Saturday, November 4, 2017

Demolition Deptford #4 : Number One Creekside

Another long overdue post...

Back in September, Bluecroft Property (now 'Bluecroft Creekside') held a little-publicised consultation on their plans for Number One Creekside. Attendees could admire a lovely wooden model of their neighbourhood but could only express shock and dismay at the balsa wood representation of the building that Bluecroft intend to construct on the corner of Creekside where it meets Deptford Church Street opposite the Birds Nest.

In a previous post we wrote about how Lewisham Council gifted the developer a strip of green publicly-owned land that runs alongside Deptford Church Street in exchange for a lease on some commercial space in the new building to be run as creative workspace or artists' studios.

Yes, in order to build this monstrosity, we're to lose at least ten mature trees, which help to mitigate the pollution at this stretch of Deptford Church Street, where pollution readings at the roundabout have been as high as 62microns when the EU limit is 40. That is why we're including it in the 'Demolition Deptford' series – it's wanton vandalism of Deptford's green lungs and it's in addition to the 70+ trees that will be lost at Tidemill across the road. As usual it's green space versus housing and employment.

Apart from 'at least 1200sqm of ground floor workspace', the scheme proposes 55-60 new homes. Nothing on the exhibition boards mentioned affordable housing.

The oddly shaped building is made up of two towers joined together by a lower middle area, described as "preserving views between the two and forming a sculpted townscape proposition above a three-storey podium with shared amenity space connecting the two". This indicates that the entire site would have been one huge structure, but for the necessity to "preserve the view" – presumably of St Paul's Cathedral so that it's visible from Point Hill in Greenwich. (That is the usual reason for holes in buildings – such as the one in the ugly Creekside Village building on Creek Road, no doubt masquerading as a 'sculpted townscape').

The gap certainly doesn't seem to be designed to save any sunlight for Frankham House residents as it doesn't line up. Nope, their morning light will be gone, and all their other light removed by the Tidemill development. We'll have to wait for the daylight/sunlight studies in the planning application to see the impact on other residential buildings next to the site, but Cremer and Wilshaw residents will be affected by the building works, Cremer's south facing windows will lose their light and be overlooked, as will the allotments next to Cremer, and the top of Creekside will be impassable during construction.

View from the east – big gap doesn't help Frankham House behind it

As is the case with other monstrosities in the area, the design draws on "the rugged buildings of the industrial mills which remain around Deptford Creek". Actually there is only one mill building remaining  and that's Mumford's Mill on Greenwich High Road. It used to be much needed creative workspace before it was turned into flats, but it's good that the building was preserved for posterity. Yet God knows why dark satanic mills should continue to be referenced – it's hardly appropriate for the 21st century, but planning departments seem to encourage it, using historical precedent to justify developers' profiteering towers blocks, which now seem obliged to have a pitched roof on top.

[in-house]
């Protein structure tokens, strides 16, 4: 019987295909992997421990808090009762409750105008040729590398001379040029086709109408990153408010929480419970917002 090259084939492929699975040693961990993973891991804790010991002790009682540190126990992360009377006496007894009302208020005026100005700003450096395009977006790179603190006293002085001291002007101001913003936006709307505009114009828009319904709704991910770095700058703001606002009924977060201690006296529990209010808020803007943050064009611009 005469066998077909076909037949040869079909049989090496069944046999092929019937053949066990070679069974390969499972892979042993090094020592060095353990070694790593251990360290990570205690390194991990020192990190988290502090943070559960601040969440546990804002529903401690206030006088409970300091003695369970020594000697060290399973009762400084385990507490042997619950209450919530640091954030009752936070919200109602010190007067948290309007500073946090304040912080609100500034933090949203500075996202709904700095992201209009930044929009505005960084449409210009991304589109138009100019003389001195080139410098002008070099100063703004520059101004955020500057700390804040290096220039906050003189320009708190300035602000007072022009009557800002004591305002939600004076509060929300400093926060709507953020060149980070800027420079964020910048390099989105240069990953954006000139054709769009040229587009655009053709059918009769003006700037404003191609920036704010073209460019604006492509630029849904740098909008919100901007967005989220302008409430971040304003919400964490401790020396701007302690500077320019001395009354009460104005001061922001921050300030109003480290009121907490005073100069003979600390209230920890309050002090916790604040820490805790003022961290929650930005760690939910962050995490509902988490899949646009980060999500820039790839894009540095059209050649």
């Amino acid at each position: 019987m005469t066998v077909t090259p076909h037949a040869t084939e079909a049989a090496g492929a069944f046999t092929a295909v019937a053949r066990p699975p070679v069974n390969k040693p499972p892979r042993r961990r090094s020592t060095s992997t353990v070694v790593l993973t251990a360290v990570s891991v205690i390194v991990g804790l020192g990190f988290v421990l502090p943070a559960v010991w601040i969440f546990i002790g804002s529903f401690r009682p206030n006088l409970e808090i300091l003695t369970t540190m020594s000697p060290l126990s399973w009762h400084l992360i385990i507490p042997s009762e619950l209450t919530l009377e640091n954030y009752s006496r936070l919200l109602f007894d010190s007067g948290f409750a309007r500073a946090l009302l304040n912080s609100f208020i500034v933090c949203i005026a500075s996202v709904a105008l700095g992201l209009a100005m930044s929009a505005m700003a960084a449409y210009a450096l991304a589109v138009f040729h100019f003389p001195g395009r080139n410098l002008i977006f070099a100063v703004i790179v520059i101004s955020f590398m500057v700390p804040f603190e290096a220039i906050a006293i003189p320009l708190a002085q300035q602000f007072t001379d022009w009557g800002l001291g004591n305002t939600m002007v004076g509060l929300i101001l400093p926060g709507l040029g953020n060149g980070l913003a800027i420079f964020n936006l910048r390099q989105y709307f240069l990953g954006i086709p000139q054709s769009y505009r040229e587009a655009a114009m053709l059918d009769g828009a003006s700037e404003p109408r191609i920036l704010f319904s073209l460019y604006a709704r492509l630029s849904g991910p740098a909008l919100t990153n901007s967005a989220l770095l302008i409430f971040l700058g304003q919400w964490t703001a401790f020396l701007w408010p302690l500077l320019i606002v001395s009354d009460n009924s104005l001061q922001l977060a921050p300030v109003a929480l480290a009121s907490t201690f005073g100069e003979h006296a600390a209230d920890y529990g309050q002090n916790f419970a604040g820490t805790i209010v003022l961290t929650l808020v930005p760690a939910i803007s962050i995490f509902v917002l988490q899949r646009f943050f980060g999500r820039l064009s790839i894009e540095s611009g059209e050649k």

The area in the 1940s (that's the Bird's Nest in the middle)

Illustration of Hope Wharf, currently going up in Greenwich High Road and overshadowing
Deptford Creek
Number One Creekside encroaching on Deptford Church Street

The north tower next to Cremer House appears to have seven storeys – two taller than Cremer – but we were told the design is still being worked on, and the strangely shaped roof spaces are likely to accommodate another two to three floors of (pent) housing. The southerly tower has nine storeys, with another two/three to be accommodated in the roof area – so potentially 12 storeys towering over the Bird's Nest and Frankham House. The owner of the Bird's Nest was reported as coming away from the consultation in tears. Apart from the nightmare of two to three years of building works, once built, sensitive new residents will most likely make sure this noisy pub is closed down.

Both the developer and Lewisham Planning obviously envisage this carbuncle as a signature building for Deptford Church Street. Coupled with the plans for Tidemill (six storeys to go up opposite this 12 storey tower), the streetscape here is going to change dramatically.

Strangely, the developer's architects also predict a completely new road environment, as they have drawn Deptford Church Street not as a dual carriageway, but as a two-lane road without a central reservation.

View from the north, showing the 5-storey Castell and Cremer Houses on the left

Oh, they said, that's because Lewisham have plans for the road.

Bluecroft had intended to submit a planning application this Autumn and hoped to commence work on the site in summer 2018. Nothing in planning yet, but if they're anything like other developers, they'll submit over Christmas and New Year when everyone's too busy to notice.


  1. It's not a Tfl road. It is Lewisham.

    1. Thanks Unkown. Should have checked facts. Will amend.

  2. What seriously ugly buildings. Stealing the light of Crossfields' residents. And what an atrocity to destroy yet more mature trees. What next?

  3. It's a damn ugly building, but What shocks me more is that at a time of chronic housing shortage....we still prime land being used as allotments???!!